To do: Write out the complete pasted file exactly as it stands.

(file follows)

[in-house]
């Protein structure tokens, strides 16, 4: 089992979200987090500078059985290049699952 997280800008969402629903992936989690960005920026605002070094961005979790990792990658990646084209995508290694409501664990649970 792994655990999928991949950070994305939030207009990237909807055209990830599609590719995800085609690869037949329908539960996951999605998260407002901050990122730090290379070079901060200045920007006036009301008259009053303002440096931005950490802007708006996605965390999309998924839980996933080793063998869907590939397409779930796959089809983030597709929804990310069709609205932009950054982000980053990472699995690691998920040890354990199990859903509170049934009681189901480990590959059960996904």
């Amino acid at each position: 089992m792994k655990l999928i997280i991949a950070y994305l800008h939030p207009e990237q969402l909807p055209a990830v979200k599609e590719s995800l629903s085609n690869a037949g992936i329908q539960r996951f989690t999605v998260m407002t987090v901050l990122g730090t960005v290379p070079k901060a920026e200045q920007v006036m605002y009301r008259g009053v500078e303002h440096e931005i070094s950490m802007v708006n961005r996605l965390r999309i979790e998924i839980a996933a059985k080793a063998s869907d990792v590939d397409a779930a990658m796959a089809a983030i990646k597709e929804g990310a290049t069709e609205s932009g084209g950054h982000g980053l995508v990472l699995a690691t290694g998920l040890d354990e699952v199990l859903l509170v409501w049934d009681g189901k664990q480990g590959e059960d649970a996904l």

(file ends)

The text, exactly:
[in-house]
């Protein structure tokens, strides 16, 4: 089992979200987090500078059985290049699952 997280800008969402629903992936989690960005920026605002070094961005979790990792990658990646084209995508290694409501664990649970 792994655990999928991949950070994305939030207009990237909807055209990830599609590719995800085609690869037949329908539960996951999605998260407002901050990122730090290379070079901060200045920007006036009301008259009053303002440096931005950490802007708006996605965390999309998924839980996933080793063998869907590939397409779930796959089809983030597709929804990310069709609205932009950054982000980053990472699995690691998920040890354990199990859903509170049934009681189901480990590959059960996904």
């Amino acid at each position: 089992m792994k655990l999928i997280i991949a950070y994305l800008h939030p207009e990237q969402l909807p055209a990830v979200k599609e590719s995800l629903s085609n690869a037949g992936i329908q539960r996951f989690t999605v998260m407002t987090v901050l990122g730090t960005v290379p070079k901060a920026e200045q920007v006036m605002y009301r008259g009053v500078e303002h440096e931005i070094s950490m802007v708006n961005r996605l965390r999309i979790e998924i839980a996933a059985k080793a063998s869907d990792v590939d397409a779930a990658m796959a089809a983030i990646k597709e929804g990310a290049t069709e609205s932009g084209g950054h982000g980053l995508v990472l699995a690691t290694g998920l040890d354990e699952v199990l859903l509170v409501w049934d009681g189901k664990q480990g590959e059960d649970a996904l």